The states argue the rule is important for “protecting our workers, first-responders and communities from chemical accidents,” New York Attorney General Eric Schneiderman (D) said in a statement, and should be allowed to take effect as planned by the Obama administration’s EPA.
The EPA’s rule was inspired in part by a 2013 explosion at a chemical plant in Texas killed 15 people.
It would require plants to better prepare for accidents and give the EPA more regulatory and oversight power over the facilities. Chemical companies have argued the rule could create security and compliance problems.
The EPA has said it needs “additional time to review the program, so that we can fully evaluate the public comments raised by multiple petitioners and consider other issues that may benefit from additional public input.”
Read more here.
REPUBLICAN EXTOLLS CLIMATE CHANGE’S ‘BENEFITS’: House Science Committee Chairman Lamar Smith (R-Texas) argued Monday that climate change is real and has numerous benefits in areas like agriculture and shipping.
Smith wrote in the Heritage Foundation’s Daily Signal that the “benefits of a changing climate are often ignored and under-researched.”
“Our climate is too complex and the consequences of misguided policies too harsh to discount the positive effects of carbon enrichment,” he said.
Smith said higher carbon dioxide concentrations aid photosynthesis, increasing plant growth, while warmer temperatures would increase growing seasons.
Read more here.
ON TAP TUESDAY I: A Senate Environment and Public Works Committee panel will hold a hearing on clean energy technologies.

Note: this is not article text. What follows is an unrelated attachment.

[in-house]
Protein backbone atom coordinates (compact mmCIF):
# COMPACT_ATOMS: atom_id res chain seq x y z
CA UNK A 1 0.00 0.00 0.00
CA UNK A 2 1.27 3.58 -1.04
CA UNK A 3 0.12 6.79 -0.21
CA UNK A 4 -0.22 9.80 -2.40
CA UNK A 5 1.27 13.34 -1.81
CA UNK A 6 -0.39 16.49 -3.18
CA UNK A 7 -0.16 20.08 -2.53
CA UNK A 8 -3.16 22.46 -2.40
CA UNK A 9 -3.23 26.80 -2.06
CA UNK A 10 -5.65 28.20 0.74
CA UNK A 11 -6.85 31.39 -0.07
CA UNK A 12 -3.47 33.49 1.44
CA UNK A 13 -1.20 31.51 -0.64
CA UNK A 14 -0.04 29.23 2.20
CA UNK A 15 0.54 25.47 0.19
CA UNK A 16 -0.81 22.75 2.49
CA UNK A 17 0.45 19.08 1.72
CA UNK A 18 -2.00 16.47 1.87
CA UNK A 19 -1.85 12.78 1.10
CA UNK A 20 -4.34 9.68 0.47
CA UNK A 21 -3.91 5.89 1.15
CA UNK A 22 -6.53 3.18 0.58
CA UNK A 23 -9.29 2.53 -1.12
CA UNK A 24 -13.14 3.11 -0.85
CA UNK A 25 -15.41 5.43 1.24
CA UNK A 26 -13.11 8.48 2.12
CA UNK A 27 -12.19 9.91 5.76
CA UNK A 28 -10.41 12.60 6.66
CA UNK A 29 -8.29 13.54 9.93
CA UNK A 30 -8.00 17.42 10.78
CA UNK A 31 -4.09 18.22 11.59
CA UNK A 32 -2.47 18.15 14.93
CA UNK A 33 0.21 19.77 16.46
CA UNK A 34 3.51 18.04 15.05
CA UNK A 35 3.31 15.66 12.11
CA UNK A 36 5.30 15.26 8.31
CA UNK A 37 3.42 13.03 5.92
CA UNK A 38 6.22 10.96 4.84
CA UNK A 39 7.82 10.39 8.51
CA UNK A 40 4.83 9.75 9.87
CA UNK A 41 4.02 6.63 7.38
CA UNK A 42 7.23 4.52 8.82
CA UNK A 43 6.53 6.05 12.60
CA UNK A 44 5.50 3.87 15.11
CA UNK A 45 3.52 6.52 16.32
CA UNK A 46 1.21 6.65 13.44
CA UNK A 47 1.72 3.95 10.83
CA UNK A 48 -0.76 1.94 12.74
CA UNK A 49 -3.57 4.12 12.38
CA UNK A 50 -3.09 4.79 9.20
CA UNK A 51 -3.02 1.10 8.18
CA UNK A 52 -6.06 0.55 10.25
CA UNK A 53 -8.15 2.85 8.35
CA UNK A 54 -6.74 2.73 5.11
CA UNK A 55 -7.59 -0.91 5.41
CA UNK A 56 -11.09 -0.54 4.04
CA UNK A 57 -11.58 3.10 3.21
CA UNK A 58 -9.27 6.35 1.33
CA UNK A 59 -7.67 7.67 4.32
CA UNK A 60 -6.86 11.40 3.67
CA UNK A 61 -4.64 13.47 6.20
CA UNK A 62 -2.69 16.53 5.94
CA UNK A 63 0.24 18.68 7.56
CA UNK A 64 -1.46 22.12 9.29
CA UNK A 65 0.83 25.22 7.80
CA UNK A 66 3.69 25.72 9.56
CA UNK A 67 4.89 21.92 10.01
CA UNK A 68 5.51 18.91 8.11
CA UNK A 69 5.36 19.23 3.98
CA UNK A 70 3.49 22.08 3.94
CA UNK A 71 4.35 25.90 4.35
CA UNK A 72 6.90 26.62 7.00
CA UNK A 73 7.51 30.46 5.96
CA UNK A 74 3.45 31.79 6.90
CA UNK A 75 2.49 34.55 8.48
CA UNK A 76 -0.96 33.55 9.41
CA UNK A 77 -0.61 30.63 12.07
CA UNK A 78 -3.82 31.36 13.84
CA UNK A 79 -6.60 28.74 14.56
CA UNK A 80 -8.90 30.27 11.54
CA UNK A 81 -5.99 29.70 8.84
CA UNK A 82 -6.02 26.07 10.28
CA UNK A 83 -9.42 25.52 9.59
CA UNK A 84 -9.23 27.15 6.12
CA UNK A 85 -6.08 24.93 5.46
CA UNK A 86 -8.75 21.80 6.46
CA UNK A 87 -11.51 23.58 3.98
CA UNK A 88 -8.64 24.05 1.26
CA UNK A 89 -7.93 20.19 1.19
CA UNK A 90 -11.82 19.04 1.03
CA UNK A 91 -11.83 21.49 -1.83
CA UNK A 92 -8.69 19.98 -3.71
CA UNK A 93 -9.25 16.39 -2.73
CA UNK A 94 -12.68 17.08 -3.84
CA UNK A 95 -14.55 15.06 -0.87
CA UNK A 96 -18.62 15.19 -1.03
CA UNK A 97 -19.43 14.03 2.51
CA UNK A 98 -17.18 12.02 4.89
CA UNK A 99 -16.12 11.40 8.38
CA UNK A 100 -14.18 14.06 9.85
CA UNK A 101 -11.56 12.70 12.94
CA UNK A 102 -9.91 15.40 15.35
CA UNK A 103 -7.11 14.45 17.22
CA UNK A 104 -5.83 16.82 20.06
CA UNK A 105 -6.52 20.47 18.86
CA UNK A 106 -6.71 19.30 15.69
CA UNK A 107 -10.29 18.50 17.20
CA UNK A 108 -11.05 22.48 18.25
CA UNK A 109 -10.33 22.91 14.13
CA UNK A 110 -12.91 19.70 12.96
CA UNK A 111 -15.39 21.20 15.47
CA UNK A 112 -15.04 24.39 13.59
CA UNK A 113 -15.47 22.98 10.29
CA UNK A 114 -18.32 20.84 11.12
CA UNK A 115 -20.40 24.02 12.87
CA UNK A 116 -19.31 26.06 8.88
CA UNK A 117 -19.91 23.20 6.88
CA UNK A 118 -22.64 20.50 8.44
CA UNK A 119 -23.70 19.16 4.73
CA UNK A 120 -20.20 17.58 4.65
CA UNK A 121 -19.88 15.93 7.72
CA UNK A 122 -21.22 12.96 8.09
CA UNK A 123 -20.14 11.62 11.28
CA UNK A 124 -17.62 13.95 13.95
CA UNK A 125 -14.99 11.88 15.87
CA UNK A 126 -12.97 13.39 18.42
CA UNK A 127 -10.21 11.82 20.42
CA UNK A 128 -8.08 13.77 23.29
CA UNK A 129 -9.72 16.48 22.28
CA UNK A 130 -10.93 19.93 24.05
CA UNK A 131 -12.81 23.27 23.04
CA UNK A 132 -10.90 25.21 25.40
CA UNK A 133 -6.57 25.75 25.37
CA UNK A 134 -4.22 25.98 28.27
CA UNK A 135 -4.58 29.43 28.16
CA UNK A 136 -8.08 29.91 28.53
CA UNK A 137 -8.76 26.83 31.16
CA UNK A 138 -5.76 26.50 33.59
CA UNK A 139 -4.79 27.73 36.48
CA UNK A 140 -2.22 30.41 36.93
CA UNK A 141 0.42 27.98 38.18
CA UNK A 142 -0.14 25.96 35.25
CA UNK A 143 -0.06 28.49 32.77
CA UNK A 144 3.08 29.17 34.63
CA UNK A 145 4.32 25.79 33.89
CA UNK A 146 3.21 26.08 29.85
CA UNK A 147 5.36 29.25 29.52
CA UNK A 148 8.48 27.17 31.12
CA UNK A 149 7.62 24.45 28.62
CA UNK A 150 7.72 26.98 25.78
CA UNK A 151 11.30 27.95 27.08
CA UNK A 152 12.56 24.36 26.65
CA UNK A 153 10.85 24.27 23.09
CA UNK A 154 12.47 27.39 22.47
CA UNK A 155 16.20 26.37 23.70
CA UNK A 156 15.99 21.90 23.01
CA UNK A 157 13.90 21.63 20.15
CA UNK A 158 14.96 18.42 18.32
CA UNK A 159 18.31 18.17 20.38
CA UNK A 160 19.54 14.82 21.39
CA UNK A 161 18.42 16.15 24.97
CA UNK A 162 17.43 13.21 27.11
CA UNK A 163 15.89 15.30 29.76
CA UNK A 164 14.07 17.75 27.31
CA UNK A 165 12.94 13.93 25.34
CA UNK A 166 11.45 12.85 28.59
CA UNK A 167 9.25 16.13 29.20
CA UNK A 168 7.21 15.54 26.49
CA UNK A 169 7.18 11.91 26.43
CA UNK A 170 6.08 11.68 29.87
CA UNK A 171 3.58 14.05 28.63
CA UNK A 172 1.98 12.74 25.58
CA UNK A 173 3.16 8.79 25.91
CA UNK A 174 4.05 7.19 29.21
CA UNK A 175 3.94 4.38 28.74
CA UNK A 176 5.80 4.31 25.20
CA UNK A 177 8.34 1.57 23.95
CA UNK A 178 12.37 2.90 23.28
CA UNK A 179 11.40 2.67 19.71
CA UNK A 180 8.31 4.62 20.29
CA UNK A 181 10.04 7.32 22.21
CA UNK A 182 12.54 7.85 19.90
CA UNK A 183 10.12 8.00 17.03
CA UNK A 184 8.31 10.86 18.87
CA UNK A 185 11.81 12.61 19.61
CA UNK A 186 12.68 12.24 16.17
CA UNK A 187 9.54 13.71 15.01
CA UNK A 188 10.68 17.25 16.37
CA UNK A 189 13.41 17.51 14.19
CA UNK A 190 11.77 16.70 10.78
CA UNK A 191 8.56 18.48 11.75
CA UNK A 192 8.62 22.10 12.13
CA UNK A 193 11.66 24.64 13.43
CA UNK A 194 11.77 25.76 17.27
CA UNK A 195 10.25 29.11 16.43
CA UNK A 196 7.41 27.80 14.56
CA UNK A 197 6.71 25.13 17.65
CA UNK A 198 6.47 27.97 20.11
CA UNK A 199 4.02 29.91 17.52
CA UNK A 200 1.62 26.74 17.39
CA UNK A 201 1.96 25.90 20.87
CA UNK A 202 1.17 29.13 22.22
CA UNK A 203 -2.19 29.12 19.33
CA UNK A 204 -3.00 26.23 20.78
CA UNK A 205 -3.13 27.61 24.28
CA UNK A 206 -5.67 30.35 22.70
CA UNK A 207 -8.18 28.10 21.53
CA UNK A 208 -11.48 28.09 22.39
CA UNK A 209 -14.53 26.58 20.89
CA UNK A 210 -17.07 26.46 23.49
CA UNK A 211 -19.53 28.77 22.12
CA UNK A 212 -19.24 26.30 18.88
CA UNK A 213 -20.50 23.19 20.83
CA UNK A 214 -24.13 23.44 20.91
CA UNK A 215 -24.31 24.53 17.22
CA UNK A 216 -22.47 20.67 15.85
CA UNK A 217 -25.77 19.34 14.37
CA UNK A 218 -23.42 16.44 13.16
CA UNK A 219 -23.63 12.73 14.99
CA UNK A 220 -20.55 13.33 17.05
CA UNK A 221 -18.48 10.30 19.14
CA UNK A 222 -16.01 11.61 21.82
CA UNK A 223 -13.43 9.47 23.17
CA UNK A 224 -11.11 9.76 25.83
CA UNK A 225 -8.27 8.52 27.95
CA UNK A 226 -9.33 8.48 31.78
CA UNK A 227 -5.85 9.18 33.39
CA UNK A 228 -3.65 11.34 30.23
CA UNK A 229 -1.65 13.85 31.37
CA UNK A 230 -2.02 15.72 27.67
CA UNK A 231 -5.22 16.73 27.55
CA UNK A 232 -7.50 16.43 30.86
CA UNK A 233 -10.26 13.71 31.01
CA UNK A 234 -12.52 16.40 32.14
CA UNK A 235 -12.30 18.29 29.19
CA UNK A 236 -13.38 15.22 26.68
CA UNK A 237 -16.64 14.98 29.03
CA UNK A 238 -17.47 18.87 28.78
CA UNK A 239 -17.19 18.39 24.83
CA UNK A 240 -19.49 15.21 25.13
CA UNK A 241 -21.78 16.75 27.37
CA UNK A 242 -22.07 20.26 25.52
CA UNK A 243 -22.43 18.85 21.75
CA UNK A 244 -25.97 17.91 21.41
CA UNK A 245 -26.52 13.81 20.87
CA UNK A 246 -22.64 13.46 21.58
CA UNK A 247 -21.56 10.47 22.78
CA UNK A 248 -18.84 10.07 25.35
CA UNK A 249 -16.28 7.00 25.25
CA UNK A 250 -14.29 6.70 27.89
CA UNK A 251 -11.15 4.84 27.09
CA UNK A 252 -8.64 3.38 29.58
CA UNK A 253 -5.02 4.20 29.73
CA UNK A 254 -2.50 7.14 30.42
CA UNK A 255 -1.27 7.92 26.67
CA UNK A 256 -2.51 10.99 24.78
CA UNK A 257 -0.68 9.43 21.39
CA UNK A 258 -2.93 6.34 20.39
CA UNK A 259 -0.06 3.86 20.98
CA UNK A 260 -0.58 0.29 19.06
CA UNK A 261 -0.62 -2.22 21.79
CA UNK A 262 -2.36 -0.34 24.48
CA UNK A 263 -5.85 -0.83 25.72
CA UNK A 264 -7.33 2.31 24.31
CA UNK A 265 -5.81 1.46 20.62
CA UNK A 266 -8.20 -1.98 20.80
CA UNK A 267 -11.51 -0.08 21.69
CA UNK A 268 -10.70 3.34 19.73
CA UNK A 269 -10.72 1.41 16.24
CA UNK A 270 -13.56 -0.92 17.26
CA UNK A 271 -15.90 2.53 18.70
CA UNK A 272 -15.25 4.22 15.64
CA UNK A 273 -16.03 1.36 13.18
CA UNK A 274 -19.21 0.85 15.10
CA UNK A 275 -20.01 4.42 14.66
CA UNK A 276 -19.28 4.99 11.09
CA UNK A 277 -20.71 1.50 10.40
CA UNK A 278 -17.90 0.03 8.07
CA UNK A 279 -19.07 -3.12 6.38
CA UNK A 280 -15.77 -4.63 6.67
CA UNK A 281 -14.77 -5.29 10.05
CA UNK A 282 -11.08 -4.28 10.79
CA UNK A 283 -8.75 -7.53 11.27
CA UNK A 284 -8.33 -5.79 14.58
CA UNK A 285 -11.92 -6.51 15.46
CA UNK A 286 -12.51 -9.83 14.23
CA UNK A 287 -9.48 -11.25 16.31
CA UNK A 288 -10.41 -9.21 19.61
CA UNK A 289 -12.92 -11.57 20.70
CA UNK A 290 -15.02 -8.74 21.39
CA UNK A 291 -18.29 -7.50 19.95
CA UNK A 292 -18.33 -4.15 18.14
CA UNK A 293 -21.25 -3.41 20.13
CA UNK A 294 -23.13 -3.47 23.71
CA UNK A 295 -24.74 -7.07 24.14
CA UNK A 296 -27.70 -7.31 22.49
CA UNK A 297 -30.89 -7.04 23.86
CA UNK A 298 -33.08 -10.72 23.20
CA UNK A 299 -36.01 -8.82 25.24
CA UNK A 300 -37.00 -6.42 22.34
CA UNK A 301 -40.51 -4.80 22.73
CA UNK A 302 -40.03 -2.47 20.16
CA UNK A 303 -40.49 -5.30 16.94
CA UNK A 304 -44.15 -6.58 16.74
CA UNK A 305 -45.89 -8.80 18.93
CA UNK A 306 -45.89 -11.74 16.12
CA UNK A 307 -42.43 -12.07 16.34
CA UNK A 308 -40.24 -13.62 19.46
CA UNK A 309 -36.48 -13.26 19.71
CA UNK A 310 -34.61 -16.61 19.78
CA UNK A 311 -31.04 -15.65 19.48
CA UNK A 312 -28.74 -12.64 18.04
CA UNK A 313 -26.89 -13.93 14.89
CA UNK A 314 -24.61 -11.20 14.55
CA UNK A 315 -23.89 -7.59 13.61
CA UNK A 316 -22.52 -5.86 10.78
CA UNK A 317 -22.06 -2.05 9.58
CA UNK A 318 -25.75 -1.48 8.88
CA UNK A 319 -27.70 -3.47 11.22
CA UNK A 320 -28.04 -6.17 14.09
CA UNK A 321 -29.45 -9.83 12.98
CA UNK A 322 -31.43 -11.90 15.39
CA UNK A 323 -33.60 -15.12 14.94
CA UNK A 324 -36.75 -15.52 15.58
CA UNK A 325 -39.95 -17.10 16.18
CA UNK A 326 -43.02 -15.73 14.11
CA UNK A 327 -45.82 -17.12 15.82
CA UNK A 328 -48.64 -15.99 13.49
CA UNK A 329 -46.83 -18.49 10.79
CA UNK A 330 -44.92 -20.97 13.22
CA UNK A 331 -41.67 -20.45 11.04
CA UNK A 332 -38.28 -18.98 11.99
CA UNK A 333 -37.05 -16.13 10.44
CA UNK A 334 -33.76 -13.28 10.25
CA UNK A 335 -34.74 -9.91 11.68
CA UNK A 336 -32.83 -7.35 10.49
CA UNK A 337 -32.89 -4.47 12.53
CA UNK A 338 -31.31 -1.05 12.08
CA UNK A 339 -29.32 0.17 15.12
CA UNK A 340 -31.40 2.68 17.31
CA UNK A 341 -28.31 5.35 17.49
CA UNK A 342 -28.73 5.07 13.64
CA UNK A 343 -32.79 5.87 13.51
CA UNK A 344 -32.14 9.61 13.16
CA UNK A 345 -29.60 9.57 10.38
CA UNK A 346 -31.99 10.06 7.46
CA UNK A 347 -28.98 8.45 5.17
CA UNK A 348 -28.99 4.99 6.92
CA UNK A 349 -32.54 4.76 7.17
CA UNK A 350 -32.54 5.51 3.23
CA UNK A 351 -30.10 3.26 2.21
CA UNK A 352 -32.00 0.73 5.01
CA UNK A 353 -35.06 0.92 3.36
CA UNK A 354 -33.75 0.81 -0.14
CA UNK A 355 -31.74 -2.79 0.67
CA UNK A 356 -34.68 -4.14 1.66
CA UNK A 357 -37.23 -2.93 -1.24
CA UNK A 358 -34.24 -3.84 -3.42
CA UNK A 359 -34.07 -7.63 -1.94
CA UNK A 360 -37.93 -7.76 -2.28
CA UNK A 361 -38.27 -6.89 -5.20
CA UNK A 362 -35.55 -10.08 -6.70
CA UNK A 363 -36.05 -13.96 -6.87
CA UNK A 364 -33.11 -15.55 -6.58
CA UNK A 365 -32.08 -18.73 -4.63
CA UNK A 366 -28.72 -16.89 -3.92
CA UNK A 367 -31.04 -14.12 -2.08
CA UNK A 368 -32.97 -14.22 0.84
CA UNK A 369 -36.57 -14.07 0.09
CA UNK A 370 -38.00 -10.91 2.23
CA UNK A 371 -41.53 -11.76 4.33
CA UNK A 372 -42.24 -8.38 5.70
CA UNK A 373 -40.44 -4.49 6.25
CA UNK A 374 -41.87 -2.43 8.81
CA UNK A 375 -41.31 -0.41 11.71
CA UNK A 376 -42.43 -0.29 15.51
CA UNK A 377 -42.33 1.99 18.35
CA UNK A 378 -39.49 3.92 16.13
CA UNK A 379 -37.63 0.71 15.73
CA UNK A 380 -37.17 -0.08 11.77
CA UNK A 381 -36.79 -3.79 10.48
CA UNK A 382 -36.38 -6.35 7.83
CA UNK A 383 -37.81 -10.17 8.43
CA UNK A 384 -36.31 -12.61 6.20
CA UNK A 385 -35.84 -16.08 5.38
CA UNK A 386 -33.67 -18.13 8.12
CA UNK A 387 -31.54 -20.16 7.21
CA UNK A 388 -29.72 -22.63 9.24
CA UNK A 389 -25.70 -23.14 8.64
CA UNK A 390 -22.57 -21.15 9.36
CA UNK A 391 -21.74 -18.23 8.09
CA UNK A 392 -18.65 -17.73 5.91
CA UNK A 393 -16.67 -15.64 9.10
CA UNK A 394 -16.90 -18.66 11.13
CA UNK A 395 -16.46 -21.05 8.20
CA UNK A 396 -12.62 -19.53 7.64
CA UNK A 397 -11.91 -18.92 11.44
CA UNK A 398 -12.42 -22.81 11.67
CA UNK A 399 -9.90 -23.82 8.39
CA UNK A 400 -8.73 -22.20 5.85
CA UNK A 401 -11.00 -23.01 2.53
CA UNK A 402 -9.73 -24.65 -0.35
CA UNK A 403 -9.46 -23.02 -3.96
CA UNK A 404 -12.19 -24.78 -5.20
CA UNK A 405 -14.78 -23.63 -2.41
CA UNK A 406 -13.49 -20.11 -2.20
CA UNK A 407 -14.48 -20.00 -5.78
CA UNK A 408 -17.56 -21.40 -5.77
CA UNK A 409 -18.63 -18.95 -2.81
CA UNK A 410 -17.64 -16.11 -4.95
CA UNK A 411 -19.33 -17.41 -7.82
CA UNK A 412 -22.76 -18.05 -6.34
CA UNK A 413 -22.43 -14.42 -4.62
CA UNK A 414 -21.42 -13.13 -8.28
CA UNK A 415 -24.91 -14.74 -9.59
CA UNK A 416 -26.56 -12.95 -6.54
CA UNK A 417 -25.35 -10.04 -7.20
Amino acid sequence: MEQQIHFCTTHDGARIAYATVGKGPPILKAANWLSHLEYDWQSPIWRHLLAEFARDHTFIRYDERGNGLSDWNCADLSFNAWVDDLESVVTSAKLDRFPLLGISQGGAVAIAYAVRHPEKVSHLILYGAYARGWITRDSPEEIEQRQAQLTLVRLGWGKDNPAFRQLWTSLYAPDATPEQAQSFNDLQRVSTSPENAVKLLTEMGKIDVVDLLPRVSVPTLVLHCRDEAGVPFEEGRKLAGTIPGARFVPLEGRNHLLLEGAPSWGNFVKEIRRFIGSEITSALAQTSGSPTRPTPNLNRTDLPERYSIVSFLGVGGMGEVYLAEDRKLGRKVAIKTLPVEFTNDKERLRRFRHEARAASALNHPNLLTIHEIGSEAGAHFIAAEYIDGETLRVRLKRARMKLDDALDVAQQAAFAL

ON TAP TUESDAY II: The House Natural Resources Committee will begin marking up 21 bills.
Rest of Tuesday’s agenda …
Two House Science Committee panels will hold a hearing on biofuel innovation and research.
House Oversight Committee members will meet to discuss “sue and settle” agreements.
AROUND THE WEB:
The Portland Press-Herald dives deep into Gov. Paul LePage’s (R) spending on recent trips to Washington, D.C., where his agenda included lobbying to undo the Katahdin Woods and Waters National Monument.
Pennsylvania Gov. Tom Wolf (D) declined to veto a bill to ease longwall coal mining, angering environmentalists, StateImpact Pennsylvania reports.
London Mayor Sadiq Khan says Volkswagen is showing Londoners “utter contempt” by refusing to pay a £2.5 million fine for its emissions scandal, the Guardian reports.
IN CASE YOU MISSED IT:
Check out Monday’s stories …
-Senate confirms Trump’s nominee for No. 2 Interior post
-GOP Science chairman hails ‘benefits’ of climate change
-States sue EPA over chemical safety rule delay
-Trump administration seeks to repeal Obama fracking rule
-EPA chief makes frequent trips back to Oklahoma: report
-Week ahead: House energy, water spending bill begins moving
Please send tips and comments to Timothy Cama, email@example.com and Devin Henry firstname.lastname@example.org. Follow us on Twitter: @Timothy_Cama, @dhenry, @thehill